A Wealthy Russian who was credited with creating Vladimir Putin's powerful domestic propaganda machine was found dead yesterday (Saturday) in his hotel room in Washington.
Mikhail Lesin, the Kremlin's former head of media affairs who has been accused of curtailing the country's press freedoms, was found at the Dupont Circle Hotel.
His family told Russian state media that the 57-year-old had suffered a heart attack, while police said they were still investigating.
The multi-millionaire made his fortune in advertising before becoming a senior state television executive under former president Boris Yeltsin. Mr Lesin helped to set up state-funded English-language news channel Russia Today.
As Mr Putin's press minister in the early 2000s, Mr Lesin was instrumental in the "taming" of NTV, a once-critical television station owned by the oligarch Vladimir Gusinsky.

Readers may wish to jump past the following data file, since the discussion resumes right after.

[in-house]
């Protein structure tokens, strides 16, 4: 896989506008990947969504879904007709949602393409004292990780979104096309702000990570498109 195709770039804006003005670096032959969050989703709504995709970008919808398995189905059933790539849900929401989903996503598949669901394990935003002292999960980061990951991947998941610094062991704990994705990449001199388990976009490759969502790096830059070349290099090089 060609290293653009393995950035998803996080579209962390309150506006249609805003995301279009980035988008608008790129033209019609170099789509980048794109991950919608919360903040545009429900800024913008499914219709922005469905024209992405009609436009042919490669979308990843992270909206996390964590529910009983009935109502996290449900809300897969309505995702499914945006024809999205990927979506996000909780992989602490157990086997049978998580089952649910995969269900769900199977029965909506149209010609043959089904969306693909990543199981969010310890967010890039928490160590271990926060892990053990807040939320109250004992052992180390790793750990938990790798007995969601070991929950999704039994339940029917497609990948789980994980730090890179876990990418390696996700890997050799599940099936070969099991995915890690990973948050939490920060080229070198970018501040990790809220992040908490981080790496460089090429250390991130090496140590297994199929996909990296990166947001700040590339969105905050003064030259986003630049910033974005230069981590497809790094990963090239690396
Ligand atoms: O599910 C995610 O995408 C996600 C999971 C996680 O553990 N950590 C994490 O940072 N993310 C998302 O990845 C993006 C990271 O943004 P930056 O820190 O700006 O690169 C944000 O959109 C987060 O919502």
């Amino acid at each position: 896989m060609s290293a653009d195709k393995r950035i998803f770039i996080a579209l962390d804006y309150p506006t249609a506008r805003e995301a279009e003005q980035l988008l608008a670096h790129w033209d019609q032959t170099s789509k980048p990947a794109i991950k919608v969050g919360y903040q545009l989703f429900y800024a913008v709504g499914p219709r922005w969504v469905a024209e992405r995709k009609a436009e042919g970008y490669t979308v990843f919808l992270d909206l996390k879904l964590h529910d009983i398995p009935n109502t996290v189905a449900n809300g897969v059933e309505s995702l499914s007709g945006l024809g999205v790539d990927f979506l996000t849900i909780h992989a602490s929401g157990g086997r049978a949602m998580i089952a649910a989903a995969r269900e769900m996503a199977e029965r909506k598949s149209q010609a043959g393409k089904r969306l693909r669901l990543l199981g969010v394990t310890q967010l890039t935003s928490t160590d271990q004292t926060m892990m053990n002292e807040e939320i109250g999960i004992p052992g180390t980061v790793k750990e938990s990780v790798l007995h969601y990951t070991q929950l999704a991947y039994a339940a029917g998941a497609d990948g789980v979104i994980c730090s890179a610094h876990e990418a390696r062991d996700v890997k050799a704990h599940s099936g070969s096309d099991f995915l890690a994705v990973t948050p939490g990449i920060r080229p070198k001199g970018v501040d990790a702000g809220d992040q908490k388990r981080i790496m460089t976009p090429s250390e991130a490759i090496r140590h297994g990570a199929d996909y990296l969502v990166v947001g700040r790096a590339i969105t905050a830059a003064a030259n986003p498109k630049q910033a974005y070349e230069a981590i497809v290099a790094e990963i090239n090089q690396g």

He later became head of Gazprom media, an arm of the state oil and gas giant that controls several major broadcasters.
It is unclear what he was doing in Washington, but his daughter works in the city for Russia Today.
He also reportedly amassed a property portfolio worth millions in the US and Europe, including a pounds 19?million property in Los Angeles.
American police have said an investigation was ongoing, but at this stage there is no suggestion that the death was suspicious. Several people who had met Lesin confirmed that he was believed to have been in ill-health.
Following his death on Thursday night, tributes poured in, with Mr
Putin praising "the enormous contribution made by Mikhail Lesin to the formation of modern Russian media".